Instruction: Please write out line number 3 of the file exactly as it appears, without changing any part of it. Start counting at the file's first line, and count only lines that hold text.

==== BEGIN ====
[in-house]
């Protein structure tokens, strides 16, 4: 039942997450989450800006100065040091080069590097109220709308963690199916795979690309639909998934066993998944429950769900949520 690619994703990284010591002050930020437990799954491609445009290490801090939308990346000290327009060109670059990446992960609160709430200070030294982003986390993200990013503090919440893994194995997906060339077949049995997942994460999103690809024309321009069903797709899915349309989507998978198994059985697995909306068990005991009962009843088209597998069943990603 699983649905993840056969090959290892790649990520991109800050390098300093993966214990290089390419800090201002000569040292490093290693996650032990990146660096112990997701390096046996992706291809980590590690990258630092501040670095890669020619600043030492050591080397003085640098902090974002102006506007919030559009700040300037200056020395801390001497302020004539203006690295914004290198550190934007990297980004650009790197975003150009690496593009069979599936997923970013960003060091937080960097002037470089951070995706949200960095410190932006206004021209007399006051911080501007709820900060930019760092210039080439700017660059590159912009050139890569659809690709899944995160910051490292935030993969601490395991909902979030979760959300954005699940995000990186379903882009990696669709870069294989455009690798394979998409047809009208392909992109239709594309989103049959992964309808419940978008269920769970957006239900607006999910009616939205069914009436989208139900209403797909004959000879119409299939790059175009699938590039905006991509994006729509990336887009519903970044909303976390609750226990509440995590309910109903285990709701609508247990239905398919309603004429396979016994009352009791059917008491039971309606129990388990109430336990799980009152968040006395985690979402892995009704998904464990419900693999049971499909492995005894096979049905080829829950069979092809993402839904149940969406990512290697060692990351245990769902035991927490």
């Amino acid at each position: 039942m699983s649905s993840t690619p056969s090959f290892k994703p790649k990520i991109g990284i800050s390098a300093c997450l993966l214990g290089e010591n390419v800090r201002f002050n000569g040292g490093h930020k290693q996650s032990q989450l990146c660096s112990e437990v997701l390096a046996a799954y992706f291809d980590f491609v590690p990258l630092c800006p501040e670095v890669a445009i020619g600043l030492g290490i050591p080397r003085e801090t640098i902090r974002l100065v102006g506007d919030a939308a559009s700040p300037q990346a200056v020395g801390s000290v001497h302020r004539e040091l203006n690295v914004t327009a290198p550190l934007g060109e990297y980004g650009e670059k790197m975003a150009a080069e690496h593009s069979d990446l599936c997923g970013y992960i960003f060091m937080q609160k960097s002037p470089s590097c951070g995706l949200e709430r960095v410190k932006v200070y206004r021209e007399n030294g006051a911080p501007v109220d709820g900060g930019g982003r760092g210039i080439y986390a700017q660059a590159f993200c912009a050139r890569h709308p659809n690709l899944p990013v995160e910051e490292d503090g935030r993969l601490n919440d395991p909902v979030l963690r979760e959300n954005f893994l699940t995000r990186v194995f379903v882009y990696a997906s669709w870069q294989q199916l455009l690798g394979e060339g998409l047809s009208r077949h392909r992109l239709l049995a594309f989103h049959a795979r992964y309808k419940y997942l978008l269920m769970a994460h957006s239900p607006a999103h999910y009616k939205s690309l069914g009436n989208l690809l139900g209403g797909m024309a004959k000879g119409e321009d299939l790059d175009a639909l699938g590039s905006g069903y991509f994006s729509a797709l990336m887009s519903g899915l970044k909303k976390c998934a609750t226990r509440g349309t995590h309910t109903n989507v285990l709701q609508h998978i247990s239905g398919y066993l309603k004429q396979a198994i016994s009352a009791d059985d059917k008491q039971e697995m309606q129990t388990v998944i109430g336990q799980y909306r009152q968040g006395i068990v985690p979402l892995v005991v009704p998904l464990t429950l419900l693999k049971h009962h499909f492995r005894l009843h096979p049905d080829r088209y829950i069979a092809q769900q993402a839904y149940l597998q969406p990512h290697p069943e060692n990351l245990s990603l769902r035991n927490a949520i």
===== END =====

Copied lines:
């Amino acid at each position: 039942m699983s649905s993840t690619p056969s090959f290892k994703p790649k990520i991109g990284i800050s390098a300093c997450l993966l214990g290089e010591n390419v800090r201002f002050n000569g040292g490093h930020k290693q996650s032990q989450l990146c660096s112990e437990v997701l390096a046996a799954y992706f291809d980590f491609v590690p990258l630092c800006p501040e670095v890669a445009i020619g600043l030492g290490i050591p080397r003085e801090t640098i902090r974002l100065v102006g506007d919030a939308a559009s700040p300037q990346a200056v020395g801390s000290v001497h302020r004539e040091l203006n690295v914004t327009a290198p550190l934007g060109e990297y980004g650009e670059k790197m975003a150009a080069e690496h593009s069979d990446l599936c997923g970013y992960i960003f060091m937080q609160k960097s002037p470089s590097c951070g995706l949200e709430r960095v410190k932006v200070y206004r021209e007399n030294g006051a911080p501007v109220d709820g900060g930019g982003r760092g210039i080439y986390a700017q660059a590159f993200c912009a050139r890569h709308p659809n690709l899944p990013v995160e910051e490292d503090g935030r993969l601490n919440d395991p909902v979030l963690r979760e959300n954005f893994l699940t995000r990186v194995f379903v882009y990696a997906s669709w870069q294989q199916l455009l690798g394979e060339g998409l047809s009208r077949h392909r992109l239709l049995a594309f989103h049959a795979r992964y309808k419940y997942l978008l269920m769970a994460h957006s239900p607006a999103h999910y009616k939205s690309l069914g009436n989208l690809l139900g209403g797909m024309a004959k000879g119409e321009d299939l790059d175009a639909l699938g590039s905006g069903y991509f994006s729509a797709l990336m887009s519903g899915l970044k909303k976390c998934a609750t226990r509440g349309t995590h309910t109903n989507v285990l709701q609508h998978i247990s239905g398919y066993l309603k004429q396979a198994i016994s009352a009791d059985d059917k008491q039971e697995m309606q129990t388990v998944i109430g336990q799980y909306r009152q968040g006395i068990v985690p979402l892995v005991v009704p998904l464990t429950l419900l693999k049971h009962h499909f492995r005894l009843h096979p049905d080829r088209y829950i069979a092809q769900q993402a839904y149940l597998q969406p990512h290697p069943e060692n990351l245990s990603l769902r035991n927490a949520i």